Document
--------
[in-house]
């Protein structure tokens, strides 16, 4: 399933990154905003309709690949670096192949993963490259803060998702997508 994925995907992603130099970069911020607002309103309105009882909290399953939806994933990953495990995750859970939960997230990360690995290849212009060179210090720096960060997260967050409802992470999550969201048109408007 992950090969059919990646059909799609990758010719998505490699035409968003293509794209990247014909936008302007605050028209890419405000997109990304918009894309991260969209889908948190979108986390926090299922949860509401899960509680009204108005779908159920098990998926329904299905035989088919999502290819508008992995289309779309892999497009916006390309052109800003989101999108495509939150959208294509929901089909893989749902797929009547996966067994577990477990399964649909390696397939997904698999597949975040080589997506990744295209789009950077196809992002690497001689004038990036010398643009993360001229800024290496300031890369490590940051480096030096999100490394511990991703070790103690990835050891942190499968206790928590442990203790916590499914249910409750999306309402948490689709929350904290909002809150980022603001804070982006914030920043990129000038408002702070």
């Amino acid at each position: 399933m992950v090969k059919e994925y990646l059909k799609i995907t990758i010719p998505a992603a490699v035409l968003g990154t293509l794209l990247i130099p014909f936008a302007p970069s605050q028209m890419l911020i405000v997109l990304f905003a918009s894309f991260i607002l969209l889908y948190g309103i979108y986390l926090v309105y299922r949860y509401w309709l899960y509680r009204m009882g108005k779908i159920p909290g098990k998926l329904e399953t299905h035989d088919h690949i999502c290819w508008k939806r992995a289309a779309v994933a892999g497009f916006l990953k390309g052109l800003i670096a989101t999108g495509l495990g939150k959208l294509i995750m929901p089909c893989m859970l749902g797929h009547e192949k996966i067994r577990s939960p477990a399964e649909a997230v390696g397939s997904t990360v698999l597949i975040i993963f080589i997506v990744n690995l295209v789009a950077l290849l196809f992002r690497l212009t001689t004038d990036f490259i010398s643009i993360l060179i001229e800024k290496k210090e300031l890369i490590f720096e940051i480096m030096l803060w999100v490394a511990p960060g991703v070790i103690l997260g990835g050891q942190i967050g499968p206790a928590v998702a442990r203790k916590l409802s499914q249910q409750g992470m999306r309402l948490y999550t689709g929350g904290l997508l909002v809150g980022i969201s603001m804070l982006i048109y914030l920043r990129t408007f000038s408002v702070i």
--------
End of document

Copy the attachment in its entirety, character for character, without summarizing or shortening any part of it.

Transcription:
[in-house]
């Protein structure tokens, strides 16, 4: 399933990154905003309709690949670096192949993963490259803060998702997508 994925995907992603130099970069911020607002309103309105009882909290399953939806994933990953495990995750859970939960997230990360690995290849212009060179210090720096960060997260967050409802992470999550969201048109408007 992950090969059919990646059909799609990758010719998505490699035409968003293509794209990247014909936008302007605050028209890419405000997109990304918009894309991260969209889908948190979108986390926090299922949860509401899960509680009204108005779908159920098990998926329904299905035989088919999502290819508008992995289309779309892999497009916006390309052109800003989101999108495509939150959208294509929901089909893989749902797929009547996966067994577990477990399964649909390696397939997904698999597949975040080589997506990744295209789009950077196809992002690497001689004038990036010398643009993360001229800024290496300031890369490590940051480096030096999100490394511990991703070790103690990835050891942190499968206790928590442990203790916590499914249910409750999306309402948490689709929350904290909002809150980022603001804070982006914030920043990129000038408002702070």
């Amino acid at each position: 399933m992950v090969k059919e994925y990646l059909k799609i995907t990758i010719p998505a992603a490699v035409l968003g990154t293509l794209l990247i130099p014909f936008a302007p970069s605050q028209m890419l911020i405000v997109l990304f905003a918009s894309f991260i607002l969209l889908y948190g309103i979108y986390l926090v309105y299922r949860y509401w309709l899960y509680r009204m009882g108005k779908i159920p909290g098990k998926l329904e399953t299905h035989d088919h690949i999502c290819w508008k939806r992995a289309a779309v994933a892999g497009f916006l990953k390309g052109l800003i670096a989101t999108g495509l495990g939150k959208l294509i995750m929901p089909c893989m859970l749902g797929h009547e192949k996966i067994r577990s939960p477990a399964e649909a997230v390696g397939s997904t990360v698999l597949i975040i993963f080589i997506v990744n690995l295209v789009a950077l290849l196809f992002r690497l212009t001689t004038d990036f490259i010398s643009i993360l060179i001229e800024k290496k210090e300031l890369i490590f720096e940051i480096m030096l803060w999100v490394a511990p960060g991703v070790i103690l997260g990835g050891q942190i967050g499968p206790a928590v998702a442990r203790k916590l409802s499914q249910q409750g992470m999306r309402l948490y999550t689709g929350g904290l997508l909002v809150g980022i969201s603001m804070l982006i048109y914030l920043r990129t408007f000038s408002v702070i």